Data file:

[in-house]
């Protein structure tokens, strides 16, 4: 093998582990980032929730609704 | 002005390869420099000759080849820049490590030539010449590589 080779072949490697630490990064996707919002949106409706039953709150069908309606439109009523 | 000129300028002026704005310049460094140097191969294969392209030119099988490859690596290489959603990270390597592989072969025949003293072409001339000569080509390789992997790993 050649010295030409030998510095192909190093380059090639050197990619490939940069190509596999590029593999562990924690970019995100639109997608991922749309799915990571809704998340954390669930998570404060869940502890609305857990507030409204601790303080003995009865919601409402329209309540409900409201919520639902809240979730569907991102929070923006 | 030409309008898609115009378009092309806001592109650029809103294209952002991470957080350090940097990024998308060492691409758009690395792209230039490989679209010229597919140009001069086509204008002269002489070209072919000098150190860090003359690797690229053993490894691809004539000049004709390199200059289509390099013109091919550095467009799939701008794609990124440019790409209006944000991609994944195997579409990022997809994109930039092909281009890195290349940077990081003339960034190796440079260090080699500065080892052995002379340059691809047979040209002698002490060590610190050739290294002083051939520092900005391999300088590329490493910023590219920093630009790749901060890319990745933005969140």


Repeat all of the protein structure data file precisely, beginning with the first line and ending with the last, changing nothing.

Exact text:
[in-house]
């Protein structure tokens, strides 16, 4: 093998582990980032929730609704 | 002005390869420099000759080849820049490590030539010449590589 080779072949490697630490990064996707919002949106409706039953709150069908309606439109009523 | 000129300028002026704005310049460094140097191969294969392209030119099988490859690596290489959603990270390597592989072969025949003293072409001339000569080509390789992997790993 050649010295030409030998510095192909190093380059090639050197990619490939940069190509596999590029593999562990924690970019995100639109997608991922749309799915990571809704998340954390669930998570404060869940502890609305857990507030409204601790303080003995009865919601409402329209309540409900409201919520639902809240979730569907991102929070923006 | 030409309008898609115009378009092309806001592109650029809103294209952002991470957080350090940097990024998308060492691409758009690395792209230039490989679209010229597919140009001069086509204008002269002489070209072919000098150190860090003359690797690229053993490894691809004539000049004709390199200059289509390099013109091919550095467009799939701008794609990124440019790409209006944000991609994944195997579409990022997809994109930039092909281009890195290349940077990081003339960034190796440079260090080699500065080892052995002379340059691809047979040209002698002490060590610190050739290294002083051939520092900005391999300088590329490493910023590219920093630009790749901060890319990745933005969140």